Cross-genre artists appointed as Composers-in-Residence

A songwriter and electronic music/film composer, and a prolific jazz bassist and composer have been appointed to the two Composer-in-Residence roles at the New Zealand School of Music—Te Kōkī for 2023.

Umar Zakaria and Briar Prastiti
Umar Zakaria and Briar Prastiti

Briar Prastiti has been appointed as the 2023 Creative New Zealand/New Zealand School of Music Composer-in-Residence. Briar is a freelance composer, producer, and vocalist with a passion for songwriting, producing electronic and contemporary music, and composing for film. She has explored music from many cultures, from Balkan folk to flamenco, as well as engaging with her own heritage through traditional Greek music. Her music often touches on folkloric themes and is primarily driven by rhythm and harmony.

“We are excited to have Briar as our 2023 Composer-in-Residence,” says Associate Professor Michael Norris from the New Zealand School of Music—Te Kōkī.

“She was chosen for the diversity of her musical practice, and she continues to demonstrate excellence across all areas in which she works. She is well-positioned to make the most of the residency, with strong ties to a number of musical communities and organisations.

“In particular, her Greek musical heritage and her work in popular music production and songwriting will bring new dimensions to the residency.”

Umar Zakaria has been appointed as the 2023 Creative New Zealand/New Zealand School of Music Jazz Composer-in-Residence, a position specifically for composers working in jazz styles.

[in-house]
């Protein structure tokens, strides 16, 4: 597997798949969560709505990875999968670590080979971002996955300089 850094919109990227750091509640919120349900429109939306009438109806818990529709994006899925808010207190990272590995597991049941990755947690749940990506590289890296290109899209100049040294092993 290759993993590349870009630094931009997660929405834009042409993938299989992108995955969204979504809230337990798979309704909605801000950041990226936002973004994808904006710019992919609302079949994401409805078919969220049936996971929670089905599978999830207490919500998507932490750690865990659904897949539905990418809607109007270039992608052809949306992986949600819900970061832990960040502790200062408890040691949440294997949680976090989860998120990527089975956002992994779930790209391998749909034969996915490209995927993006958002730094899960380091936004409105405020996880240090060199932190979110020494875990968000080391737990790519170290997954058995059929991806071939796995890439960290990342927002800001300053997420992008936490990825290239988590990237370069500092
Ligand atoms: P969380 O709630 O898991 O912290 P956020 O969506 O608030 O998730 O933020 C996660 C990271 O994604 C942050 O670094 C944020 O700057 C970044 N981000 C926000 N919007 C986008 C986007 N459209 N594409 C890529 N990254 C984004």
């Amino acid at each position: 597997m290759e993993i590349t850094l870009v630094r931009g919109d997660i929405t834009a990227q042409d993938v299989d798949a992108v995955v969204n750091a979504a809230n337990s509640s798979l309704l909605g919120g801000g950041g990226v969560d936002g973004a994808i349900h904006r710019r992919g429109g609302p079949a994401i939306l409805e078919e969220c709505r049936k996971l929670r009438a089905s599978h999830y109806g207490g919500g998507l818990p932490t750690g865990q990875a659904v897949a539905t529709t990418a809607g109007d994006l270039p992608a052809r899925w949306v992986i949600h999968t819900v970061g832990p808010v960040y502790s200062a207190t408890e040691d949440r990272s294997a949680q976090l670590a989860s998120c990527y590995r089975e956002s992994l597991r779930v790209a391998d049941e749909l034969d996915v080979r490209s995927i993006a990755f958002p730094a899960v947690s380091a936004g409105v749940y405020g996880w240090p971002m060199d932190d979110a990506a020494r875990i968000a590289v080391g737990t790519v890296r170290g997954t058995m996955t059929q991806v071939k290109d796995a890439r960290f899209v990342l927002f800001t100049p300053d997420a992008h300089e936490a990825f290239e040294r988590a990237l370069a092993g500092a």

Umar is a New Zealand bassist and composer whose music brings together a number of diverse musical traditions. His compositions have been performed and recorded throughout Aotearoa New Zealand, from Radio New Zealand to the Christchurch Town Hall, as well as at the Wellington Jazz Festival and with the New Zealand Symphony Orchestra. In 2018 he was named Best Jazz Artist by Recorded Music New Zealand.

“The appointment panel was impressed with the depth and quality of Umar's proposal, as well as with the maturity of his compositional concepts,” says Associate Professor Norris.

Umar’s proposed project will involve collaborations with performers of taonga pūoro.

“He is very sensitive to issues in intercultural musicality, and this project will both challenge his own creativity while also helping to take his career as an artist in Aotearoa to the next level.”

Both residencies run from 1 July 2023 until just before Christmas 2023. During the residencies, both artists will receive a full salary funded by Creative New Zealand and the NZSM Composer-in-Residence Endowment Fund.

Briar Prastiti will also live at the Lilburn Residence in Thorndon, the former home of one of New Zealand’s most pre-eminent composers, Douglas Lilburn, maintained and operated as a composer residency by the Lilburn Residence Trust.

These two roles have been created to foster and champion New Zealand musical composition by providing the appointees with the opportunity to compose full-time. They are particularly notable for the number of expatriate New Zealand composers who are ‘lured back’ to New Zealand for the opportunity of working full-time on their professional development. To date, well over 50 new works have been created as a result of these residencies.